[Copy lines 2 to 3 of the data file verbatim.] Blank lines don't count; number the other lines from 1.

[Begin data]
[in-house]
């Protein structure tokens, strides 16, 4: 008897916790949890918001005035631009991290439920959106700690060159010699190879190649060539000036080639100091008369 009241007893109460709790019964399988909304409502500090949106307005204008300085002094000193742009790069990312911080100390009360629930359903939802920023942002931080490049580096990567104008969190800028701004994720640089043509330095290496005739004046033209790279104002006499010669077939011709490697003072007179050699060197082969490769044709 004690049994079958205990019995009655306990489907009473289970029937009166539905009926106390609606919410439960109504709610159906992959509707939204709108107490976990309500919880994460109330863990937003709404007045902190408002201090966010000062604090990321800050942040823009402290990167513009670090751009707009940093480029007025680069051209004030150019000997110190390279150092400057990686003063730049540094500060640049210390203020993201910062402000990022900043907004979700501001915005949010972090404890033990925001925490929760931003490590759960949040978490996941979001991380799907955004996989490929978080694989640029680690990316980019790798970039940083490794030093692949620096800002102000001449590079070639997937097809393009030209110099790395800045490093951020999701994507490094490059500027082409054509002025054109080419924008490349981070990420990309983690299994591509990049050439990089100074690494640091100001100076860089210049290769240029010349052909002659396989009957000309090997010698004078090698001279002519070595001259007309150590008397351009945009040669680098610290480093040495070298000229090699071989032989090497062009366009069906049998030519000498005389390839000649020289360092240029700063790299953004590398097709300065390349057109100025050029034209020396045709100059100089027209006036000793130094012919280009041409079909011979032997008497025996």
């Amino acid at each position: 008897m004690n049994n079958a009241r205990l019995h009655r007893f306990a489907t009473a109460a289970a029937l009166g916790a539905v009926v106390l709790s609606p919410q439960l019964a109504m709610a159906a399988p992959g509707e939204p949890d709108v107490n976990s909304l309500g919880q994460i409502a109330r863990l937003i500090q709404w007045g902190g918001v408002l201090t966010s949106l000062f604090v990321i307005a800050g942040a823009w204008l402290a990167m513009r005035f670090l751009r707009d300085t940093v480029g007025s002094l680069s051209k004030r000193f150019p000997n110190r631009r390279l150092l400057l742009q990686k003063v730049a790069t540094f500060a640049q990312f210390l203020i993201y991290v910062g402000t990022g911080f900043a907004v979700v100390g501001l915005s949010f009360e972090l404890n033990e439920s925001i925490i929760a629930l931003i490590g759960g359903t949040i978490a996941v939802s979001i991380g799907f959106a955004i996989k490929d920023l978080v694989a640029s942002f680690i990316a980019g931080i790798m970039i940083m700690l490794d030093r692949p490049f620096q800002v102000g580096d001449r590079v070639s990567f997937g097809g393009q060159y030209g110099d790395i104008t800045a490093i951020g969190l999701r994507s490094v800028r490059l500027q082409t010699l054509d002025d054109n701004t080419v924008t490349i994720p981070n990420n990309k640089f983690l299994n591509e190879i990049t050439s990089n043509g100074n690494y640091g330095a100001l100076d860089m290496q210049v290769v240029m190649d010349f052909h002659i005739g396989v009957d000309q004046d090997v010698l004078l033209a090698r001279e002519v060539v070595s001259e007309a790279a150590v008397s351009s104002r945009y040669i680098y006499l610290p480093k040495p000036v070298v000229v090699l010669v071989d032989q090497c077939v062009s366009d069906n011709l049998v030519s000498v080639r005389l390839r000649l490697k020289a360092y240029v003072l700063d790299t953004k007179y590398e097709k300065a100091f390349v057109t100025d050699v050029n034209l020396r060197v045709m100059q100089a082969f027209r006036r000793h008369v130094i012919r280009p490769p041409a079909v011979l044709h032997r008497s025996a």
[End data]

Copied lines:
């Protein structure tokens, strides 16, 4: 008897916790949890918001005035631009991290439920959106700690060159010699190879190649060539000036080639100091008369 009241007893109460709790019964399988909304409502500090949106307005204008300085002094000193742009790069990312911080100390009360629930359903939802920023942002931080490049580096990567104008969190800028701004994720640089043509330095290496005739004046033209790279104002006499010669077939011709490697003072007179050699060197082969490769044709 004690049994079958205990019995009655306990489907009473289970029937009166539905009926106390609606919410439960109504709610159906992959509707939204709108107490976990309500919880994460109330863990937003709404007045902190408002201090966010000062604090990321800050942040823009402290990167513009670090751009707009940093480029007025680069051209004030150019000997110190390279150092400057990686003063730049540094500060640049210390203020993201910062402000990022900043907004979700501001915005949010972090404890033990925001925490929760931003490590759960949040978490996941979001991380799907955004996989490929978080694989640029680690990316980019790798970039940083490794030093692949620096800002102000001449590079070639997937097809393009030209110099790395800045490093951020999701994507490094490059500027082409054509002025054109080419924008490349981070990420990309983690299994591509990049050439990089100074690494640091100001100076860089210049290769240029010349052909002659396989009957000309090997010698004078090698001279002519070595001259007309150590008397351009945009040669680098610290480093040495070298000229090699071989032989090497062009366009069906049998030519000498005389390839000649020289360092240029700063790299953004590398097709300065390349057109100025050029034209020396045709100059100089027209006036000793130094012919280009041409079909011979032997008497025996």
């Amino acid at each position: 008897m004690n049994n079958a009241r205990l019995h009655r007893f306990a489907t009473a109460a289970a029937l009166g916790a539905v009926v106390l709790s609606p919410q439960l019964a109504m709610a159906a399988p992959g509707e939204p949890d709108v107490n976990s909304l309500g919880q994460i409502a109330r863990l937003i500090q709404w007045g902190g918001v408002l201090t966010s949106l000062f604090v990321i307005a800050g942040a823009w204008l402290a990167m513009r005035f670090l751009r707009d300085t940093v480029g007025s002094l680069s051209k004030r000193f150019p000997n110190r631009r390279l150092l400057l742009q990686k003063v730049a790069t540094f500060a640049q990312f210390l203020i993201y991290v910062g402000t990022g911080f900043a907004v979700v100390g501001l915005s949010f009360e972090l404890n033990e439920s925001i925490i929760a629930l931003i490590g759960g359903t949040i978490a996941v939802s979001i991380g799907f959106a955004i996989k490929d920023l978080v694989a640029s942002f680690i990316a980019g931080i790798m970039i940083m700690l490794d030093r692949p490049f620096q800002v102000g580096d001449r590079v070639s990567f997937g097809g393009q060159y030209g110099d790395i104008t800045a490093i951020g969190l999701r994507s490094v800028r490059l500027q082409t010699l054509d002025d054109n701004t080419v924008t490349i994720p981070n990420n990309k640089f983690l299994n591509e190879i990049t050439s990089n043509g100074n690494y640091g330095a100001l100076d860089m290496q210049v290769v240029m190649d010349f052909h002659i005739g396989v009957d000309q004046d090997v010698l004078l033209a090698r001279e002519v060539v070595s001259e007309a790279a150590v008397s351009s104002r945009y040669i680098y006499l610290p480093k040495p000036v070298v000229v090699l010669v071989d032989q090497c077939v062009s366009d069906n011709l049998v030519s000498v080639r005389l390839r000649l490697k020289a360092y240029v003072l700063d790299t953004k007179y590398e097709k300065a100091f390349v057109t100025d050699v050029n034209l020396r060197v045709m100059q100089a082969f027209r006036r000793h008369v130094i012919r280009p490769p041409a079909v011979l044709h032997r008497s025996a």